Sopwith and its improved successor, Sopwith 2, is an early 4-color graphics game for PCs designed for both single and multiplayer gameplay. The game was created between 1984-86 by David L. Clark, a programmer for a Canadian software company called BMB Compuscience.
Sopwith is a side-scrolling biplane action game involving two sides, represented by cyan and magenta planes. The object of the game is to destroy all of the enemy buildings and vehicles, either by shooting, bombing, or colliding with them. To stop you, the enemy has deployed planes to shoot you down and buildings that shoot anti-aircraft fire at you. Each level ends when all the enemy buildings and vehicles are destroyed, and is followed by a faster and more difficult level with the same map.
Sopwith 1 has only one level which, when completed, unceremoniously returns you to the DOS prompt.
For Sopwith 2, however, it seems the game will go on forever, with up to 255 level speeds before returning to the slow speed it began with. Most of the later levels in Sopwith have been noted as completely unplayable, though stories are told of people successfully playing for hours and hours.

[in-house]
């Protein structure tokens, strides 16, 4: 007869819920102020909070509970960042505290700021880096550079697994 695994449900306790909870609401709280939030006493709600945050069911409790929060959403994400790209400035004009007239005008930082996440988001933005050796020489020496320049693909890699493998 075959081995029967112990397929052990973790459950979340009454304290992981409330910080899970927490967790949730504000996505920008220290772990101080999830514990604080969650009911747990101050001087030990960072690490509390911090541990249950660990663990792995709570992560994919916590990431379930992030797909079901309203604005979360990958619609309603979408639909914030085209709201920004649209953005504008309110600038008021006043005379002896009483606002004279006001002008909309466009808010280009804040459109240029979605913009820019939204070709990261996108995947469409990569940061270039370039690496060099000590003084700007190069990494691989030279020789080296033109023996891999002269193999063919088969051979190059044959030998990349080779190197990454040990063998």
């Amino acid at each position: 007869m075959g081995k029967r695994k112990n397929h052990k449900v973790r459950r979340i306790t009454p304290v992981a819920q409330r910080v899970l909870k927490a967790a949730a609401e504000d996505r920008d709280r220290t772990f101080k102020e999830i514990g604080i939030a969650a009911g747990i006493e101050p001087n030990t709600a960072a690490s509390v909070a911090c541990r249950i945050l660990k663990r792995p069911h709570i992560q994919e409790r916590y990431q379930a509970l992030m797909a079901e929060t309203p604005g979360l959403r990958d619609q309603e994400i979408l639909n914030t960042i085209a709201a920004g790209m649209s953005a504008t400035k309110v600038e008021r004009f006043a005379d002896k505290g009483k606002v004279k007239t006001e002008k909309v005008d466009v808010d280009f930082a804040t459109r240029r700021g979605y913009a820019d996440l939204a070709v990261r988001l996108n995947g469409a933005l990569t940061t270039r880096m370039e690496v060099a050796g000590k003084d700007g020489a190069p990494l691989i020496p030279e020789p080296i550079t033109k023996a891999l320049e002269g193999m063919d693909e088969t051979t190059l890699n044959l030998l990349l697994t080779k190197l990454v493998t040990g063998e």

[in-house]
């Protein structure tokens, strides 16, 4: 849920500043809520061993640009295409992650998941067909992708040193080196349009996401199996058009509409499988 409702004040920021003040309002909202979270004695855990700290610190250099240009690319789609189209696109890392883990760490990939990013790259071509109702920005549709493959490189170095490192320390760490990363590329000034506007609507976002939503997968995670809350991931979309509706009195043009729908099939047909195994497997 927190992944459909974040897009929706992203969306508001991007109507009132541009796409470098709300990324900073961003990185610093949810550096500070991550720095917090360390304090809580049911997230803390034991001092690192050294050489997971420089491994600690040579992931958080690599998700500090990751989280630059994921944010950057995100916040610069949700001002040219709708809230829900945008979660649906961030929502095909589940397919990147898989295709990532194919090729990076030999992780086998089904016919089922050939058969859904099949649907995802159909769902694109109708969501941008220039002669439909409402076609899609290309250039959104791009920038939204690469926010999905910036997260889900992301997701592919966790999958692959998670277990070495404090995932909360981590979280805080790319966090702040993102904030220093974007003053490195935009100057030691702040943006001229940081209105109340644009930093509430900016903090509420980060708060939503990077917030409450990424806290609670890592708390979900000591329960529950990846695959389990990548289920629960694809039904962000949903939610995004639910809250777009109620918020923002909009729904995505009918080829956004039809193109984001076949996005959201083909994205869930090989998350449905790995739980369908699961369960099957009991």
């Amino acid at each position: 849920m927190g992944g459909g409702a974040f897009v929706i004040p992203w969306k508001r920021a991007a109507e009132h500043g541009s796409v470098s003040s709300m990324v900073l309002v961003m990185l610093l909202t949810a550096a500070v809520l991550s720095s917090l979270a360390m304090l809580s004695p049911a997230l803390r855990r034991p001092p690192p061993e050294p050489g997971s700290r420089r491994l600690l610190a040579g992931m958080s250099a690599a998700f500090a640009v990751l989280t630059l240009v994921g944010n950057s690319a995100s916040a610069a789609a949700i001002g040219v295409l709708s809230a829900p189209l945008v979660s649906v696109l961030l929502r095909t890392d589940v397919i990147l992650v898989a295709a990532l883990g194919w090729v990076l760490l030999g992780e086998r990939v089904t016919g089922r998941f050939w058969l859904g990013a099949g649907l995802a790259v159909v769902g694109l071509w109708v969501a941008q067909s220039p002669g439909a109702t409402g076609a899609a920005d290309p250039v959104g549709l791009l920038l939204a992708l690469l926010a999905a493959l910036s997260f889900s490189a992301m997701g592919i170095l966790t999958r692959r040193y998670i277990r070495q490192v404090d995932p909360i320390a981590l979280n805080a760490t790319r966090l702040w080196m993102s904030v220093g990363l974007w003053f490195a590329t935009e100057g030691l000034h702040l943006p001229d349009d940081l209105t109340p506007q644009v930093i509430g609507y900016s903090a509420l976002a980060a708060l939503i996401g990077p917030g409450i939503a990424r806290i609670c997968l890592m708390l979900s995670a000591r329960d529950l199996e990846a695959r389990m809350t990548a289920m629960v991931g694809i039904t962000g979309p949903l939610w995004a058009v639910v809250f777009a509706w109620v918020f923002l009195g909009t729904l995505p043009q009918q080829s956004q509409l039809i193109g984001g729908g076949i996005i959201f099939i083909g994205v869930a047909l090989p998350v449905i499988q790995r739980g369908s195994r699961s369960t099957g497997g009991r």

Sopwith enthusiast Andrew Durdin noted: "Sopwith II will not ordinarily go past level 6: It will just continue with level 6 indefinitely. You can play higher levels with the -g command line option, though"
There are several configurable options in Sopwith 1 and 2 that are accessed via the DOS command line.
-h: Play in High resolution (640x200x2) mode - cyan and magenta are dithered. Unfortunately you can't tell them apart.
-p: Position indicator
-k: Control latency
-s: Sound on by default
-w: high resolution
-y: control latency
-q: Sound off by default
-e: Print end of game statistics
-g: Start on a particular level
-s -c -m -a: Start in a particular mode instead of prompting
-j -k: Use Joystick/Keyboard
-i: Use IBM keyboard
-h: Record history (ie: Sopwith2 -h test or Sopwith2 -htest)
-v: Playback history (ie: Sopwith2 -v test or Sopwith2 -vtest)
You can also freeze the game's action by hitting control-numlock and quit the game by hitting control-break. It has been noted, however, that Ctrl+Numlock is the XT keyboard equivalent of the Pause key - it is not Sopwith-specific, and does not work with all AT machines.